An alternative to buying a star name


The observatory is often asked to  find stars “purchased”  by members of the public in memory of departed loved ones. Over the years we have helped many families to find their stars, running private viewing sessions and focusing our big telescopes for them. Our volunteers always make the evenings memorable and the evenings never fail to be poignant but they could be so much more meaningful.

Let me explain.

I won’t dwell on the purchase itself itself except to say two things. Firstly, anybody can set up a company to “sell” a star name but really all you are buying is the right to put yourself in a private company’s database somewhere. Stars are named by the International Astronomical Union and they don’t sell the naming rights. Secondly, the stars that do make their way into these catalogues for purchase are inevitably very faint and invisible to the naked eye.

I want to propose an alternative that would provide grieving families with a connection to the night sky that they can renew themselves every time they walk outside at night. In short it is to connect the event with the whole sky. Rather than trying to find an invisible star, look at what is easily visible (the brightest stars and the constellations) and remember how they looked. By doing that we will be carrying on a tradition thousands of years old, and bringing the night sky back in to the lives of the people remembering.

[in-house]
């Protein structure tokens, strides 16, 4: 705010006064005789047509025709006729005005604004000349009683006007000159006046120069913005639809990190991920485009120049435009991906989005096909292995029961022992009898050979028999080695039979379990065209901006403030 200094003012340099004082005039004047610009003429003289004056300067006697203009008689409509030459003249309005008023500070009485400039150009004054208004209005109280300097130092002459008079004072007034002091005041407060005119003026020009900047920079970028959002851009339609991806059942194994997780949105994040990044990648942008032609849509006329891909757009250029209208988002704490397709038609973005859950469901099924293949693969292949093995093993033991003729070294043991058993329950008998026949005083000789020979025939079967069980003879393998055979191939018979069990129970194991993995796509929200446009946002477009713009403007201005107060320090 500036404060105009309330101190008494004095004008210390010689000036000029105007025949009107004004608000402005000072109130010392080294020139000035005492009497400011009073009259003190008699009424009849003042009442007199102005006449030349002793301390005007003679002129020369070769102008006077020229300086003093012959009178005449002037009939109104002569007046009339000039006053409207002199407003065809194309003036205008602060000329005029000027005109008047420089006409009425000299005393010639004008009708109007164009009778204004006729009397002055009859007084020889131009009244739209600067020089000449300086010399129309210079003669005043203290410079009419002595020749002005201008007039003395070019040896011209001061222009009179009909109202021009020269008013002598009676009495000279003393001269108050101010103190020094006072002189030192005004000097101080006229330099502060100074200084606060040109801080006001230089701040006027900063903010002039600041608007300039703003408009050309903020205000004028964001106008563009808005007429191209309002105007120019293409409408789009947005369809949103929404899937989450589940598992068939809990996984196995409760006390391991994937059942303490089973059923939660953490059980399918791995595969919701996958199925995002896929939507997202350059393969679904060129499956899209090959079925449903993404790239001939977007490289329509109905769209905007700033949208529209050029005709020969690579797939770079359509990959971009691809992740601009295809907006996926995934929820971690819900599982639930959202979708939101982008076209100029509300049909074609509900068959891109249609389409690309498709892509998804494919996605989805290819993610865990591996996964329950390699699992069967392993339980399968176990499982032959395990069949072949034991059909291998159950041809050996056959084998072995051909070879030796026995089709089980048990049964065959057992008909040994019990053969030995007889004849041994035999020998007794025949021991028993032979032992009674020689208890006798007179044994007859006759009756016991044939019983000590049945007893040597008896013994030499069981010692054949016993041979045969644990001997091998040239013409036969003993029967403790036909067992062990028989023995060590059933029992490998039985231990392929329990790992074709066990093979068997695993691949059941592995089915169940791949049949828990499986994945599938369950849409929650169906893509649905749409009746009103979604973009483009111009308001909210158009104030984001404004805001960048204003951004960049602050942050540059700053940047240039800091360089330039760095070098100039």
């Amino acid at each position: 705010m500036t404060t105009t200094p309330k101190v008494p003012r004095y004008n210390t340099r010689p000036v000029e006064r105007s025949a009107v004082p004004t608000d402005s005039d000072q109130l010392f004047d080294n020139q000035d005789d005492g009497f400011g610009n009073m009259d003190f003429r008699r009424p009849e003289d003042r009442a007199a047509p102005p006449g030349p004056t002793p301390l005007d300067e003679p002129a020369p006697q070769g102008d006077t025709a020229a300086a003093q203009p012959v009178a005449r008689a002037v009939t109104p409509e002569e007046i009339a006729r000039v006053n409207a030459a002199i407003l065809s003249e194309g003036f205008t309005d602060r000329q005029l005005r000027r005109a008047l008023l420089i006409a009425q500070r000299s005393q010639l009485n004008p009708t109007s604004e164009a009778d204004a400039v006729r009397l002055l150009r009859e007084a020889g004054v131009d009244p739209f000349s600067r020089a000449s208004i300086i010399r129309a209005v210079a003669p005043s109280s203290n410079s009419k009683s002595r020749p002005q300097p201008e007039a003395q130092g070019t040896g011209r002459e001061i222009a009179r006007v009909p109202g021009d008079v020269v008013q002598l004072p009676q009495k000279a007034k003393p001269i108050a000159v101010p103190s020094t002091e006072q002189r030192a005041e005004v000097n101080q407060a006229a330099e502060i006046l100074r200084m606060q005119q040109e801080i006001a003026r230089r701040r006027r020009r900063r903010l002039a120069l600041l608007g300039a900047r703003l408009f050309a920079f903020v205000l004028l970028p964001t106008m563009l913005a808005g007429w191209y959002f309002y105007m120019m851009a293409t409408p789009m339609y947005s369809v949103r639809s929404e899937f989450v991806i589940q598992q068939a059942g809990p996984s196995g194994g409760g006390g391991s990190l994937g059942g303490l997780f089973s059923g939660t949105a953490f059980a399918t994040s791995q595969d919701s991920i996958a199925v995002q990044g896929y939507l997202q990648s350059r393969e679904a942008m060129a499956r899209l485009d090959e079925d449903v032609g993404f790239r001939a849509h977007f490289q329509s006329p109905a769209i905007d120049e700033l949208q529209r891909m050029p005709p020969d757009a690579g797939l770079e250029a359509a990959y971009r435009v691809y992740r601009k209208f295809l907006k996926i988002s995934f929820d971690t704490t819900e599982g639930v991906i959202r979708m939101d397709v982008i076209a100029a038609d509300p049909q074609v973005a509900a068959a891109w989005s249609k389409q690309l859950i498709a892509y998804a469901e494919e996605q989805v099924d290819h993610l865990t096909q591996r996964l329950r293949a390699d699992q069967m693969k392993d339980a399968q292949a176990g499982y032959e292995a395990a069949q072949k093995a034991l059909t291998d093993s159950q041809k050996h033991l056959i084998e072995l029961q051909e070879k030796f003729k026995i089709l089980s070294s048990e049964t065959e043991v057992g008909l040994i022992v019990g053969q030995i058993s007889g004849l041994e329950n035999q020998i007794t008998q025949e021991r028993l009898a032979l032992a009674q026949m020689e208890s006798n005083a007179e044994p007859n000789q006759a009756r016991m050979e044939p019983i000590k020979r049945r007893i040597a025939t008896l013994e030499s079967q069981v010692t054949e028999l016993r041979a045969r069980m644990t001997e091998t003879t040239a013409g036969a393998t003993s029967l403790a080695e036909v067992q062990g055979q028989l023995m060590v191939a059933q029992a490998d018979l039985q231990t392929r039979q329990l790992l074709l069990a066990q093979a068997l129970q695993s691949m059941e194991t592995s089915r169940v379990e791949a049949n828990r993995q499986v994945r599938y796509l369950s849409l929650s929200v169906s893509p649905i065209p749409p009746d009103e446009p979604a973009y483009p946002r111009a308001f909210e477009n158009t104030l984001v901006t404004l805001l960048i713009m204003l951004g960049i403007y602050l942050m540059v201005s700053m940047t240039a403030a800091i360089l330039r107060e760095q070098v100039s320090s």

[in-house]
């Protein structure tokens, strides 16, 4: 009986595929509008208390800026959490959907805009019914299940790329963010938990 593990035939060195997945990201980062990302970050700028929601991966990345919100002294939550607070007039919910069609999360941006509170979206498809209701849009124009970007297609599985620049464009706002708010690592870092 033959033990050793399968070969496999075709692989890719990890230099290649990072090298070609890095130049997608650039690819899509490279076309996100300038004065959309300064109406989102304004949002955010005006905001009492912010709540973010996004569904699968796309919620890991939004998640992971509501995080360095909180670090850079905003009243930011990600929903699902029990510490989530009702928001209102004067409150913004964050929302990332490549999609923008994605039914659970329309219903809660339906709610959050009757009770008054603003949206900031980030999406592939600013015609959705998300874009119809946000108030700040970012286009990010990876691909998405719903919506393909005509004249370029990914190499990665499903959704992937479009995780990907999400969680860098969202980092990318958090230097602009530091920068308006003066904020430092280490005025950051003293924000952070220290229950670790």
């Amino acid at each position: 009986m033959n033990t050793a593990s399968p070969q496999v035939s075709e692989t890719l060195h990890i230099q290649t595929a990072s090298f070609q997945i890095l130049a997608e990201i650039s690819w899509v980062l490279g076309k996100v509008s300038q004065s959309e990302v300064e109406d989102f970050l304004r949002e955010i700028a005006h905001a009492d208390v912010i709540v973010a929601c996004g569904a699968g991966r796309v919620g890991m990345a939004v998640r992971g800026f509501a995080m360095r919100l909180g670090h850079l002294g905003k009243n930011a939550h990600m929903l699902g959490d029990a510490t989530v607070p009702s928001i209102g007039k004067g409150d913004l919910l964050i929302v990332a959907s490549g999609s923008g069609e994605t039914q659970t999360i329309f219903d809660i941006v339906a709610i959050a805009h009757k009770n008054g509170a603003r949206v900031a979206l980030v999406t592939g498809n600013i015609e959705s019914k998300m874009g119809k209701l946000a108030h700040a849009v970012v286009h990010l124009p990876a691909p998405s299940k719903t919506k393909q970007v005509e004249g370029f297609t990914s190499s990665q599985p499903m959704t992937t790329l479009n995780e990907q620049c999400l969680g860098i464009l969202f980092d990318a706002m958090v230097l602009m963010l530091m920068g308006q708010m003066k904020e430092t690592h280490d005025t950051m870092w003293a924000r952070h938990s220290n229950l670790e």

3 replies
  1. Denise Kuchmar
    Denise Kuchmar says:

    My father died when I was 11 years old. He had given me a telescope when I was 7 years old and fostered a facination in star gazing, planets and satellite tracking. I would often take myself up onto the garage roof to look at the stars. When he died I continued to go up on the garage roof and find comfort in the stars. I had a quiet secret that the star that was the brightest and nearest the moon was my Dads star. :-)

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